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Ichiro Forever

In the first of what I hope will be a lengthy series of reader-submitted columns, Matt Estrada tells of his introduction to Mariner fandom and how Ichiro Suzuki became a favorite in the Estrada household.


In 2001 I was eight years into my Washington State citizenship and four years into my relationship with my wife-to-be, Tracy. She and her dad, Gordon, were Seattle Mariners fans, and they helped rekindle an admittedly tiny spark I had for baseball, only vaguely started by a few A’s games a family friend took me to as a kid. Tracy and my future father-in-law took me to see the Mariners at the doomed Kingdome, followed by the glorious new Safeco Field, and how could baseball fanhood not take root at that beautiful new ballpark? When Tracy and I had a daughter together, we started taking her along, too—Tacoma Rainiers as well as M’s games.

Our daughter turned one when Ichiro Suzuki joined the Mariners in ‘01, and Ichiro of course took the baseball world by storm. As my nascent fanhood grew with the team, it was fun to have a superstar that didn't predate that fanhood. Sure, I was thrilled to see the stars of what was to become the Mariners’ past (Edgar, Griffey, the Big Unit, Buhner, et. al), but their respective heydays “belonged” to the older fans. Ichiro was as new to everyone else as he was to me, and it somehow felt more legitimate for me to root for him.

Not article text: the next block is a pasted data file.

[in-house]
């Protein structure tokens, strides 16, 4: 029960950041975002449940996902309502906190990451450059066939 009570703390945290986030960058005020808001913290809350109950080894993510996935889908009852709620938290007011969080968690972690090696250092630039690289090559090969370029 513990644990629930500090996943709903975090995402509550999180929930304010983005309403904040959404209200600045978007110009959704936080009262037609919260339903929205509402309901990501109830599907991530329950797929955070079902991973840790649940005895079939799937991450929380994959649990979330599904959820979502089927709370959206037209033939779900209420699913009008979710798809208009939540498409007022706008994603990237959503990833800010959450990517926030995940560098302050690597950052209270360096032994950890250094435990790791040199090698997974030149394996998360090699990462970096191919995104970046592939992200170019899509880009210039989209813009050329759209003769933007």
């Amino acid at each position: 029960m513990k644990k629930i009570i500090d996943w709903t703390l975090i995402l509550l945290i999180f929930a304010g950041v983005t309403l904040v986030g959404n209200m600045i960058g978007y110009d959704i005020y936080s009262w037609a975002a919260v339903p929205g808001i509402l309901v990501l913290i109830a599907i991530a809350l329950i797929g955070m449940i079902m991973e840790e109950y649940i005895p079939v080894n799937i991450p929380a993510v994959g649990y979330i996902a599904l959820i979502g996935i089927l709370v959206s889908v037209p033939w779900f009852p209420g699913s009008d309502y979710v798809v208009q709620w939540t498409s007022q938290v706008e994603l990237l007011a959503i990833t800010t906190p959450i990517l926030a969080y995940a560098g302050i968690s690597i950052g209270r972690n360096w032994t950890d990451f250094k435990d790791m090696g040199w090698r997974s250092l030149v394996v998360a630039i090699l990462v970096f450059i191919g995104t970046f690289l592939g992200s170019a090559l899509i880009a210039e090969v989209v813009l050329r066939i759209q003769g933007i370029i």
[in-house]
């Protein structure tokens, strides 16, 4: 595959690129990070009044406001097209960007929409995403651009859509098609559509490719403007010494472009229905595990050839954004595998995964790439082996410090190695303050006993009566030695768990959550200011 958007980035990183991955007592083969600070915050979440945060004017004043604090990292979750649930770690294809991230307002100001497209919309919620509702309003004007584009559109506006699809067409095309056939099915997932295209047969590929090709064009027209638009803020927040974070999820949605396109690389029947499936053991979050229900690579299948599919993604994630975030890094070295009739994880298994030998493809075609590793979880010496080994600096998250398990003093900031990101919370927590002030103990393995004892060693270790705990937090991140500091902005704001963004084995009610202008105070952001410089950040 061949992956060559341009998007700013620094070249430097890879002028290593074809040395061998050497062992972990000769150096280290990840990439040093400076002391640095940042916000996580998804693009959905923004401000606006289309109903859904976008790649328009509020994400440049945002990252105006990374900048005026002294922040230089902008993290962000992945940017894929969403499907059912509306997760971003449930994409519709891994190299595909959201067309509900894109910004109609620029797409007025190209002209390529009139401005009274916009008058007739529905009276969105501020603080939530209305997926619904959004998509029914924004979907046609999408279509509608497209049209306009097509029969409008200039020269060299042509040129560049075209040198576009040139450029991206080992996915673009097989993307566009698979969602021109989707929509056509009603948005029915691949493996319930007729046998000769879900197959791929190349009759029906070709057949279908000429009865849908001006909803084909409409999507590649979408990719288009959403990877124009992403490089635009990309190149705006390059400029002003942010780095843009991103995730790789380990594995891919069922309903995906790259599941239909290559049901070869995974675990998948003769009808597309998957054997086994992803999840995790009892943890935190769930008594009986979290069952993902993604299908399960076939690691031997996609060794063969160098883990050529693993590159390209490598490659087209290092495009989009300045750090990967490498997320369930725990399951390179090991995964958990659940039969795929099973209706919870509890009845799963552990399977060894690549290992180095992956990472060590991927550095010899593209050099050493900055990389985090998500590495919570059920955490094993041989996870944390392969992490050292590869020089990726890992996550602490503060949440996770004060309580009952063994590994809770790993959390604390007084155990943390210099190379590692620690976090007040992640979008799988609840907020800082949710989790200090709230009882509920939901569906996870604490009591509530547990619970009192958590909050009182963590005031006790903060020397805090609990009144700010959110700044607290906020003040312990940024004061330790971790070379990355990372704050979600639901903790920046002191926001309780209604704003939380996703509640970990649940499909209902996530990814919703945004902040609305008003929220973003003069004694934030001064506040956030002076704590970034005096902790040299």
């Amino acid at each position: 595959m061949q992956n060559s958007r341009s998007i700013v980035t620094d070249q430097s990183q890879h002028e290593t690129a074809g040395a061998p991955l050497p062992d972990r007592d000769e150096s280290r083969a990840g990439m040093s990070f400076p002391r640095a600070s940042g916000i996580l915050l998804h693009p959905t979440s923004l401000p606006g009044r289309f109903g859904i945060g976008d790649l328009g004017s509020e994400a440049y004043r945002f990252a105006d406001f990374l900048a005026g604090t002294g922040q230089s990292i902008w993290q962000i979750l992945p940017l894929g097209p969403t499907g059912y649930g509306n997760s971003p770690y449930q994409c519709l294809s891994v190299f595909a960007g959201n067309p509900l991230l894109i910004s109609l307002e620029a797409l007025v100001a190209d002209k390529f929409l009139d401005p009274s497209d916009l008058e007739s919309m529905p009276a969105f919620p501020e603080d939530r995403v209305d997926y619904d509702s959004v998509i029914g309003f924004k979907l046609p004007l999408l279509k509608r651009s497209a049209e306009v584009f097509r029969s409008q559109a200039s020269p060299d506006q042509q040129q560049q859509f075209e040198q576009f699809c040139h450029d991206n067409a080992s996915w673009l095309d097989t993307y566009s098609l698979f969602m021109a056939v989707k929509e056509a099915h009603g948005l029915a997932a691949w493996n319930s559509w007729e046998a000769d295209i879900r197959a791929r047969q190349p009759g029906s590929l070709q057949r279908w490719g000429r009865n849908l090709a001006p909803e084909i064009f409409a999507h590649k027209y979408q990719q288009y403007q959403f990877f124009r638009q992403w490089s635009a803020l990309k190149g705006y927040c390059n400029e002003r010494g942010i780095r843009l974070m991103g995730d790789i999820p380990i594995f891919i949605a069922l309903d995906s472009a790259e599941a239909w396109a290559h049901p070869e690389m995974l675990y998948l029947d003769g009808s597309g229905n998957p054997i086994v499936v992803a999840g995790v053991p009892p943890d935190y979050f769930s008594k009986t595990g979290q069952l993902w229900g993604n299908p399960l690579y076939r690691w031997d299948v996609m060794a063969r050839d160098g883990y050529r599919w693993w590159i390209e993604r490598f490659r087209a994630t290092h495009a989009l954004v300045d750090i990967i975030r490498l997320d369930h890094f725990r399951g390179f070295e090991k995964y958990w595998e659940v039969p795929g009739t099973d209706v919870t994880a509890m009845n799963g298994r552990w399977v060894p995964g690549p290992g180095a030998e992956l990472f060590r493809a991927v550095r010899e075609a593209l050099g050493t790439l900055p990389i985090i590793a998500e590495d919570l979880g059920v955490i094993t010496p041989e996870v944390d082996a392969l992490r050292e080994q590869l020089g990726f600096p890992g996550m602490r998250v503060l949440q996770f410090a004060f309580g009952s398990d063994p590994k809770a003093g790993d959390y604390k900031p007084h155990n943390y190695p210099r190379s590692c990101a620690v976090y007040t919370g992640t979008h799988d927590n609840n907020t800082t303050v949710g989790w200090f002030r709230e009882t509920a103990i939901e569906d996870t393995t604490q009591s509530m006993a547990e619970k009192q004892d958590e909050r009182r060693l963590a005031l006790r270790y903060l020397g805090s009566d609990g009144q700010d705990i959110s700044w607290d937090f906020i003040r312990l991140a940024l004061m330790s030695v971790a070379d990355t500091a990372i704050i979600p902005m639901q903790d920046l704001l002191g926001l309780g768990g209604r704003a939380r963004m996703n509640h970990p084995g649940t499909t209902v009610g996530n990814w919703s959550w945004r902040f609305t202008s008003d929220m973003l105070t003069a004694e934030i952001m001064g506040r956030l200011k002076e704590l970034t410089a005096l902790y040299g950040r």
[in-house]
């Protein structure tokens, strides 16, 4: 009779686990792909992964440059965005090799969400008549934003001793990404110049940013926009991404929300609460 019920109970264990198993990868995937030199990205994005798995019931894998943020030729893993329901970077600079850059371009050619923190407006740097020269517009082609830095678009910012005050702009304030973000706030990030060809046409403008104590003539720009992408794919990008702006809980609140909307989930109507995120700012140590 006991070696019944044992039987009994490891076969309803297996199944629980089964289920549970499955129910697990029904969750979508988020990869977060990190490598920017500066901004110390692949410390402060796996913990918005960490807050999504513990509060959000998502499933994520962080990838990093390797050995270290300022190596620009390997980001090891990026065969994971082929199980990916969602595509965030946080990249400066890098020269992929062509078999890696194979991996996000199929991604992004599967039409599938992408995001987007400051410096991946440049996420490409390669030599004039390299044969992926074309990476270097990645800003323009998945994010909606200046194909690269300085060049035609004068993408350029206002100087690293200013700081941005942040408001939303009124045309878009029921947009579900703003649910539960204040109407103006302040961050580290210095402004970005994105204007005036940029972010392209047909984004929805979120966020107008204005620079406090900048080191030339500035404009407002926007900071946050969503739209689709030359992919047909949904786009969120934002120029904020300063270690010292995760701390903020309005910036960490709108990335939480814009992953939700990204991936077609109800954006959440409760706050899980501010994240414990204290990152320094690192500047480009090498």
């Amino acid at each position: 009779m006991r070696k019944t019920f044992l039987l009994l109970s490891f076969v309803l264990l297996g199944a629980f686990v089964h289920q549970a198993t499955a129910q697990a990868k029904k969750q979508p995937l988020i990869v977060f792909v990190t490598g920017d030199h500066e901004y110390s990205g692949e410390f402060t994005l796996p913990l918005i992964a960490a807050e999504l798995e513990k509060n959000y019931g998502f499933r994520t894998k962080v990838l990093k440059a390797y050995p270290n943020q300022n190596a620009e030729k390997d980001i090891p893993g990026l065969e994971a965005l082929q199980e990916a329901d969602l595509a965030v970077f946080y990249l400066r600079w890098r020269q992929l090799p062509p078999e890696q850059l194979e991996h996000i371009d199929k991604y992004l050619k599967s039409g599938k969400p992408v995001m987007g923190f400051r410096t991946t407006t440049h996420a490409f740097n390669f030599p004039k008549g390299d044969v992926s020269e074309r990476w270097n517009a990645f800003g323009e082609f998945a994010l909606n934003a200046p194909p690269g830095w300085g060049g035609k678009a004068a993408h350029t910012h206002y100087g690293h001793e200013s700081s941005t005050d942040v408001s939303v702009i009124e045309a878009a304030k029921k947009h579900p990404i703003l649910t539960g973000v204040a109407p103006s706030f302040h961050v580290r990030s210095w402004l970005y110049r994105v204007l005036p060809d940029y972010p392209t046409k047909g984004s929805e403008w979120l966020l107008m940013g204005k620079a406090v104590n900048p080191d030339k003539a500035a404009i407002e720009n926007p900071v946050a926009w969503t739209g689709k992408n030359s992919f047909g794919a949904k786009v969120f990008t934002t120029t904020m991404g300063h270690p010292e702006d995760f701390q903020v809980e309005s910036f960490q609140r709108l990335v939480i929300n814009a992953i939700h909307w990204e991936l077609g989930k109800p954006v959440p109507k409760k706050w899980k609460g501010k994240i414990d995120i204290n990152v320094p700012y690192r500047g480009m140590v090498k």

Ichiro523So we continued to go to games, and our daughter got a tiny navy blue shirt with the Mariner’s compass on the front and Ichiro's name and number on the back. In 2002 we had a son, who inherited that same shirt a couple of years later. I also started dragging my oldest son, Lucas, to games—though it took him a while to come around. Baseball never really took with our daughter, but my youngest son seemed fated to love the sport. By the time Ichiro left the Mariners in 2012, our then ten-year-old son had grown into quite a fan, even dressing as Ichiro one Halloween—complete with Ichiro's trademark five o'clock shadow done in mascara. We were sad to see Ichiro go, but all agreed it was better that someone of his skills have a chance at the playoffs again elsewhere rather than languish here. We followed his jaunts with the Yankees (where they of course made him shave) and the Marlins, thrilling at his continued exploits, as well as sadly noting the oncoming inevitability of his eventual retirement.

Upon hearing in Spring Training of this year that he would be a late addition to Your Seattle Mariners, fans rejoiced emotionally if not logically; obviously, it was fun to have him back, but I think we were all realistic about how it would go. My son and I and one of his pals went to Opening Day, and we were excited as anyone when Ichiro was finally announced. The roar of the crowd when his unmistakable silhouette appeared on the big screen was massive, and when he jogged out onto the field the crowd exploded. Later, his first at-bat was accompanied by monstrous chants of "I-CHI-RO," and it was almost like he'd never left.